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Q&A: Migrating to Modern Data Center Infrastructure

One of my readers sent me a list of questions after watching some of my videos, starting with a generic one:

While working self within large corporations for a long time, I am asking myself how it will be possible to move from messy infrastructure we grew over the years to a modern architecture.

Usually by building a parallel infrastructure and eventually retiring the old one, otherwise you’ll end up with layers of kludges. Obviously, the old infrastructure will lurk around for years (I know people who use this approach and currently run three generations of infrastructure).

We’re discussing most of the challenges this reader raised in the Building Next-Generation Infrastructure online course. You might want to join that conversation – register here.

However, as I'm always telling anyone who's willing to listen (not too many people, I'm afraid): changing the infrastructure won't help unless you also change your mindset and processes, starting with application development and deployment.

Shall Development, Test and Production rather be separated by physical Infrastructure? (e.g. how to test the impact of a VM Kernel upgrade...)

As always, it depends. Many customers run all three environments on the same physical (compute) infrastructure, others have dedicated clusters for dev/test/prod. I don't see many customers having dedicated network infrastructure for each environment.

On the “testing the impact of VM kernel upgrade” – people running efficient operations commonly build VMs from scratch instead of upgrading/patching them and replacing old VM images with new ones. It makes everyone’s life easier as you never have to deal with broken VMs or downgrades.

You can use the same approach with network services appliances if you virtualize them.

Shall Modern Datacenter being addressed by IPv6, or would it be because of Security considerations smarter to use IPv4 private IP's and NAT?

NAT is not a security mechanism, and having network-level firewalls in front of servers makes little sense. On the other hand, load balancing usually involves destination NAT, even in the IPv6 world.

It's time we start treating networking like an engineering discipline where you have to understand what problem you're solving, what tools are available to solve the problem, and which tool is the best tool for the current job given requirements and constraints, instead of trying to find a magic answer to all questions (BTW, it's 42).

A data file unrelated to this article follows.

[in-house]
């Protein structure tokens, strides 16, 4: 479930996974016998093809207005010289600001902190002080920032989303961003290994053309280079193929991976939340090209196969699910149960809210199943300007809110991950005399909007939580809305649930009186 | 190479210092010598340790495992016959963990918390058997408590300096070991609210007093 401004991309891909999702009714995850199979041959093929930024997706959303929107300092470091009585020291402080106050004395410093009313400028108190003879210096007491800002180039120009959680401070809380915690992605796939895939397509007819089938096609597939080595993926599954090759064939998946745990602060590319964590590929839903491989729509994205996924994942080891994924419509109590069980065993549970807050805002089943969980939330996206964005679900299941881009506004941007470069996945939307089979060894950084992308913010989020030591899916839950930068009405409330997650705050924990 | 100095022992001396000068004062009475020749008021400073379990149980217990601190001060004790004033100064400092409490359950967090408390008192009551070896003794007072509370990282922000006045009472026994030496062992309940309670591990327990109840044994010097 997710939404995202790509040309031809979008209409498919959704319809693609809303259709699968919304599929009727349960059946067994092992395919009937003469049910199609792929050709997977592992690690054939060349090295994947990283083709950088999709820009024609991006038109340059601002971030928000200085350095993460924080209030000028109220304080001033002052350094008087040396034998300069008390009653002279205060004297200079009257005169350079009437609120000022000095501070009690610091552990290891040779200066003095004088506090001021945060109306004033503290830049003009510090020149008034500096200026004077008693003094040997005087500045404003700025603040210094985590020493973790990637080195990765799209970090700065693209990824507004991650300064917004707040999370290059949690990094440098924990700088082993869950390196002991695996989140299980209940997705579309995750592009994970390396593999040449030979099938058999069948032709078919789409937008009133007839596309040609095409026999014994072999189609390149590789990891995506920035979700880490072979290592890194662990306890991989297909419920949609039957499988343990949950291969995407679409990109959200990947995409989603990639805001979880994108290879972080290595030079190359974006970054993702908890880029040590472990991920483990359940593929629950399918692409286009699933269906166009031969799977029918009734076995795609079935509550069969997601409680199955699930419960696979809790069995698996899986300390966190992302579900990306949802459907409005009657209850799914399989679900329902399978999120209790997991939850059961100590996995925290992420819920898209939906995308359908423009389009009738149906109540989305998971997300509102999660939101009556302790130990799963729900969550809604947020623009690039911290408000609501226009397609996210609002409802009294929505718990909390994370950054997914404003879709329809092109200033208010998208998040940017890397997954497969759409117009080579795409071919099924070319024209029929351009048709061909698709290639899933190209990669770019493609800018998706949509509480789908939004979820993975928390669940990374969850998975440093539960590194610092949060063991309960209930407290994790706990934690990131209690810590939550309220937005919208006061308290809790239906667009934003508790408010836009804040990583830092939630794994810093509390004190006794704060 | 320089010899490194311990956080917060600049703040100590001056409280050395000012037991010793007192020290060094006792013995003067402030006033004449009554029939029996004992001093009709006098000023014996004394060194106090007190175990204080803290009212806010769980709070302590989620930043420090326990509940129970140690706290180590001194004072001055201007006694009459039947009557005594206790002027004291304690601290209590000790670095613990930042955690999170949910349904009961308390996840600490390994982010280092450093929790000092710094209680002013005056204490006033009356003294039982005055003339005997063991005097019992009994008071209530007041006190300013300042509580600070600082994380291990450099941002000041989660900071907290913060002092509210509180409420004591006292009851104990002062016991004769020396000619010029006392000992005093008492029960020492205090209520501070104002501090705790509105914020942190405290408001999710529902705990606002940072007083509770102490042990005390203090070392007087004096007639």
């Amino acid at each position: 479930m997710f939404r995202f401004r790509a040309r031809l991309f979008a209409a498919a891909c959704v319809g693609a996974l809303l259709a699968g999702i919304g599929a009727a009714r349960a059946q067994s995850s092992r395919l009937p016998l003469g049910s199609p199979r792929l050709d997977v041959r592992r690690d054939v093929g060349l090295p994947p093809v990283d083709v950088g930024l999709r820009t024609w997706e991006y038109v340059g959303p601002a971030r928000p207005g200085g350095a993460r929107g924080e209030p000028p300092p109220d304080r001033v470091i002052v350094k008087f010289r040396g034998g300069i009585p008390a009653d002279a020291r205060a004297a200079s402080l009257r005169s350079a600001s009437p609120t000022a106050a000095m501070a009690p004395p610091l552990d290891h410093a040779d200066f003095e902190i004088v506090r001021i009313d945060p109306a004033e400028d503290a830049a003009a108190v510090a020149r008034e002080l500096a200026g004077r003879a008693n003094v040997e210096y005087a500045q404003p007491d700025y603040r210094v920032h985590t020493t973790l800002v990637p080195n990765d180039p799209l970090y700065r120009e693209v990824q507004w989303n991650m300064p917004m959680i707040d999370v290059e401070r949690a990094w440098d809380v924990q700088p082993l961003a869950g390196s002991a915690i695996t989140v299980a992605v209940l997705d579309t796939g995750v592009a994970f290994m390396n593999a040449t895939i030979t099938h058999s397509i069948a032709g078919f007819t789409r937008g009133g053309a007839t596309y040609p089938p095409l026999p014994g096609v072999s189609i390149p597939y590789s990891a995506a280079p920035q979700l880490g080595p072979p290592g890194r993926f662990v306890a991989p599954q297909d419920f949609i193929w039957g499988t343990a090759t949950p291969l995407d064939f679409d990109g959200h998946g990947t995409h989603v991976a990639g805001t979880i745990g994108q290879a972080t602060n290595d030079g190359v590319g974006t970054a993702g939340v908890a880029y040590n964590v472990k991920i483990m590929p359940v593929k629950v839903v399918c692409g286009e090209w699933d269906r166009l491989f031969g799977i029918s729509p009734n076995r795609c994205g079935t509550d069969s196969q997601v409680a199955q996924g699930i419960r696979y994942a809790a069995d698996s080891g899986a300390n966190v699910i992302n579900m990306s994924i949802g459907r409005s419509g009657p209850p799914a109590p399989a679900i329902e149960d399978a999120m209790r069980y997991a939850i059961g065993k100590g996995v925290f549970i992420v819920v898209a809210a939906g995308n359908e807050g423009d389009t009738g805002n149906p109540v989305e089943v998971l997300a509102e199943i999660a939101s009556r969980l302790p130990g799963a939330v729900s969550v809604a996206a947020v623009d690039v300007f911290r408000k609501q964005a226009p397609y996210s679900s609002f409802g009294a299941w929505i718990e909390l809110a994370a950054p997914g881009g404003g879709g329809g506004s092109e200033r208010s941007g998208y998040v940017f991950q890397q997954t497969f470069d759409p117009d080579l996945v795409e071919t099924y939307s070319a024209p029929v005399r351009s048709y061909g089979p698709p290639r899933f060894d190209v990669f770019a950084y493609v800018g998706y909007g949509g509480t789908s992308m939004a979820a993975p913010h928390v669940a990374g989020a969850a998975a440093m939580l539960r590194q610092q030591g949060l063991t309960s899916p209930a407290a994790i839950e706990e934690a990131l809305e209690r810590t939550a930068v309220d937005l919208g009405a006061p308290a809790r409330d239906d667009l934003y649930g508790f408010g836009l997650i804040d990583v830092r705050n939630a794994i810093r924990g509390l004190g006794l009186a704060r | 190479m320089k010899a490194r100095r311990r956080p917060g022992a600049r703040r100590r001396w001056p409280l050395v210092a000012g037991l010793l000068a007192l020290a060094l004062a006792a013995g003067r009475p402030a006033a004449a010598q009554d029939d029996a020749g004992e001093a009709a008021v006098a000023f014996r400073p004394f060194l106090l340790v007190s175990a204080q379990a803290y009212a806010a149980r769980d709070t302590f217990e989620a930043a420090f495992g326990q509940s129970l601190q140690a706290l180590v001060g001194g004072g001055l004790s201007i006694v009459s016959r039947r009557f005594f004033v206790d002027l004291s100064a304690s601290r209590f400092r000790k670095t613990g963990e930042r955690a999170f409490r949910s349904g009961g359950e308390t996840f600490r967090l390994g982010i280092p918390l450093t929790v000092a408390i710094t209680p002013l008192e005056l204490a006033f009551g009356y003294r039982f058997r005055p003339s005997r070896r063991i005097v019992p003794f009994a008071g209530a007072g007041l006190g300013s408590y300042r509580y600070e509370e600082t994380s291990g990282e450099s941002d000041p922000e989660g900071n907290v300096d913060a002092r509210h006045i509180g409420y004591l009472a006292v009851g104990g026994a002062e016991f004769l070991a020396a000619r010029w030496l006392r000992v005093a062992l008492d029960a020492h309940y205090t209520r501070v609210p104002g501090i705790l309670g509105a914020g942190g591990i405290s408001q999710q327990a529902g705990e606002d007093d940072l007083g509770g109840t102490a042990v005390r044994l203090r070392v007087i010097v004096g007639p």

How does a transition look like from an existing infrastructure, where app manager have no clue about their Port, Protocol, SRC and DST requirements for their applications? The process you describe in your videos (simplify, standardize, automate...) is a bit too high level from my point of view.

That process is high-level for a reason - to give people an understanding of what needs to be done. Sometimes it helps to have an overview map before starting a journey, particularly if you insist (like most people do) on modifying every single step in the step-by-step directions "just because we're special".

This is only possible if you have very skilled people, understanding the current apps and being able to transition those into a simpler, standardized environment. However, in most cases the app managers do not even understand what they have currently running...

There's your problem. Go fix it. You don't need skilled people, you need people who actually care. BTW, those same developers and app managers think they can bypass the rest of IT and ops teams and deploy their stuff on Amazon. Go figure.

In the end, someone needs to know what's currently running. It's better if the developers know what they're doing instead of ops team trying to reverse-engineer app structure and requirements via IT forensics (see also: Phoenix Project).

Are you facing similar challenges? Building Next-Generation Infrastructure online course probably has at least some answers you’re looking for – register here.

1 comment:

  1. Hi Ivan

    We have three different types of workloads in our environment such as Compute, Caching and Storage.

    We have three different infras for our set up. There is a caveat which you have mentioned in earlier posts that sharing Compute and caching workloads brings us the QOS mapping issues and also burstiness seems to be a issue with different buffer sizes required and shares same fate. Do you throw some more light to it or do you have any whitepaper associated to it.

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